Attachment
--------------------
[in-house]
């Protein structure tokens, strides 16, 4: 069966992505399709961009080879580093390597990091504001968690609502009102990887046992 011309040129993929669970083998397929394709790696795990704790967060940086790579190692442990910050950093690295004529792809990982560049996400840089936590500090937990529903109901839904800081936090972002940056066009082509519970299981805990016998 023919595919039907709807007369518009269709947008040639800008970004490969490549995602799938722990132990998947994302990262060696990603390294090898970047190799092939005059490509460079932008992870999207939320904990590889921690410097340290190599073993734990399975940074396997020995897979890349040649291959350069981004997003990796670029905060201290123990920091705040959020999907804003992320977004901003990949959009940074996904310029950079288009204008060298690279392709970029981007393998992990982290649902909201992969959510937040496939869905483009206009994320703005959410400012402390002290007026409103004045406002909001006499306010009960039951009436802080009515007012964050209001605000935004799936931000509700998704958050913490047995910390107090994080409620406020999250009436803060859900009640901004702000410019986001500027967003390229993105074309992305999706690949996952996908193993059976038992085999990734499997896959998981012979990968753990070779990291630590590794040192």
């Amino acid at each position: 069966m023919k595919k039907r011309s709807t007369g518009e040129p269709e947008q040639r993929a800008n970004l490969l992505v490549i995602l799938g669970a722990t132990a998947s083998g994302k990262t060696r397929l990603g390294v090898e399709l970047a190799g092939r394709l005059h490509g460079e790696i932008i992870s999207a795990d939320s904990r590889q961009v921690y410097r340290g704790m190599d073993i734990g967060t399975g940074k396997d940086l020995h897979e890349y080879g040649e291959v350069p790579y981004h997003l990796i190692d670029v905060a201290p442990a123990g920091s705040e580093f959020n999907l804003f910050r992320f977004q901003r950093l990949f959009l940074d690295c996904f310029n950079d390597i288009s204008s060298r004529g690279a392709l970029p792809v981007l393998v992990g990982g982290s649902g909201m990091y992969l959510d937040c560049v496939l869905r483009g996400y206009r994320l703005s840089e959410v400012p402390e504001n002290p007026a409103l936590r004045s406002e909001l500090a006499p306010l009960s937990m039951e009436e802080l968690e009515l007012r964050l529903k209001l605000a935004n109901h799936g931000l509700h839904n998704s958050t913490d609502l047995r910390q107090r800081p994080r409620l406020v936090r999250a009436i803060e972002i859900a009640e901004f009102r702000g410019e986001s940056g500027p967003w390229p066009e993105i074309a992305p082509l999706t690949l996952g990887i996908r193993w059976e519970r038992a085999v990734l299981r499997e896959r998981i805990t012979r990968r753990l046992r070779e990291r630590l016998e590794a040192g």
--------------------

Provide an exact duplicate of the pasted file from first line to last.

[in-house]
């Protein structure tokens, strides 16, 4: 069966992505399709961009080879580093390597990091504001968690609502009102990887046992 011309040129993929669970083998397929394709790696795990704790967060940086790579190692442990910050950093690295004529792809990982560049996400840089936590500090937990529903109901839904800081936090972002940056066009082509519970299981805990016998 023919595919039907709807007369518009269709947008040639800008970004490969490549995602799938722990132990998947994302990262060696990603390294090898970047190799092939005059490509460079932008992870999207939320904990590889921690410097340290190599073993734990399975940074396997020995897979890349040649291959350069981004997003990796670029905060201290123990920091705040959020999907804003992320977004901003990949959009940074996904310029950079288009204008060298690279392709970029981007393998992990982290649902909201992969959510937040496939869905483009206009994320703005959410400012402390002290007026409103004045406002909001006499306010009960039951009436802080009515007012964050209001605000935004799936931000509700998704958050913490047995910390107090994080409620406020999250009436803060859900009640901004702000410019986001500027967003390229993105074309992305999706690949996952996908193993059976038992085999990734499997896959998981012979990968753990070779990291630590590794040192």
């Amino acid at each position: 069966m023919k595919k039907r011309s709807t007369g518009e040129p269709e947008q040639r993929a800008n970004l490969l992505v490549i995602l799938g669970a722990t132990a998947s083998g994302k990262t060696r397929l990603g390294v090898e399709l970047a190799g092939r394709l005059h490509g460079e790696i932008i992870s999207a795990d939320s904990r590889q961009v921690y410097r340290g704790m190599d073993i734990g967060t399975g940074k396997d940086l020995h897979e890349y080879g040649e291959v350069p790579y981004h997003l990796i190692d670029v905060a201290p442990a123990g920091s705040e580093f959020n999907l804003f910050r992320f977004q901003r950093l990949f959009l940074d690295c996904f310029n950079d390597i288009s204008s060298r004529g690279a392709l970029p792809v981007l393998v992990g990982g982290s649902g909201m990091y992969l959510d937040c560049v496939l869905r483009g996400y206009r994320l703005s840089e959410v400012p402390e504001n002290p007026a409103l936590r004045s406002e909001l500090a006499p306010l009960s937990m039951e009436e802080l968690e009515l007012r964050l529903k209001l605000a935004n109901h799936g931000l509700h839904n998704s958050t913490d609502l047995r910390q107090r800081p994080r409620l406020v936090r999250a009436i803060e972002i859900a009640e901004f009102r702000g410019e986001s940056g500027p967003w390229p066009e993105i074309a992305p082509l999706t690949l996952g990887i996908r193993w059976e519970r038992a085999v990734l299981r499997e896959r998981i805990t012979r990968r753990l046992r070779e990291r630590l016998e590794a040192g």